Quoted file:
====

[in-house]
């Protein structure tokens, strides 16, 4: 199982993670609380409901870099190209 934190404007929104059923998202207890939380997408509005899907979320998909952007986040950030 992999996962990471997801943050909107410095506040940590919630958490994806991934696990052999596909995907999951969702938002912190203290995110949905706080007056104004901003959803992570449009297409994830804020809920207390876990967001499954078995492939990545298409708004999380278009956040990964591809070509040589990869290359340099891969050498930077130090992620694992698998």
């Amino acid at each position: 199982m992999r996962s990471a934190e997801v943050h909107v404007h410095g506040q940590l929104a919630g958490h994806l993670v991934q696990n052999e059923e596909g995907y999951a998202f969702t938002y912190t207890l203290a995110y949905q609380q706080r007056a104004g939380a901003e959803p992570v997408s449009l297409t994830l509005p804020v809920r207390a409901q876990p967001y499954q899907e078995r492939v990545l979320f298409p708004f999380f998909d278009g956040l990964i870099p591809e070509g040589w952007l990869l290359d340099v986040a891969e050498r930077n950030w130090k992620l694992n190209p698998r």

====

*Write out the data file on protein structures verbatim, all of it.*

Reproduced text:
[in-house]
């Protein structure tokens, strides 16, 4: 199982993670609380409901870099190209 934190404007929104059923998202207890939380997408509005899907979320998909952007986040950030 992999996962990471997801943050909107410095506040940590919630958490994806991934696990052999596909995907999951969702938002912190203290995110949905706080007056104004901003959803992570449009297409994830804020809920207390876990967001499954078995492939990545298409708004999380278009956040990964591809070509040589990869290359340099891969050498930077130090992620694992698998």
């Amino acid at each position: 199982m992999r996962s990471a934190e997801v943050h909107v404007h410095g506040q940590l929104a919630g958490h994806l993670v991934q696990n052999e059923e596909g995907y999951a998202f969702t938002y912190t207890l203290a995110y949905q609380q706080r007056a104004g939380a901003e959803p992570v997408s449009l297409t994830l509005p804020v809920r207390a409901q876990p967001y499954q899907e078995r492939v990545l979320f298409p708004f999380f998909d278009g956040l990964i870099p591809e070509g040589w952007l990869l290359d340099v986040a891969e050498r930077n950030w130090k992620l694992n190209p698998r």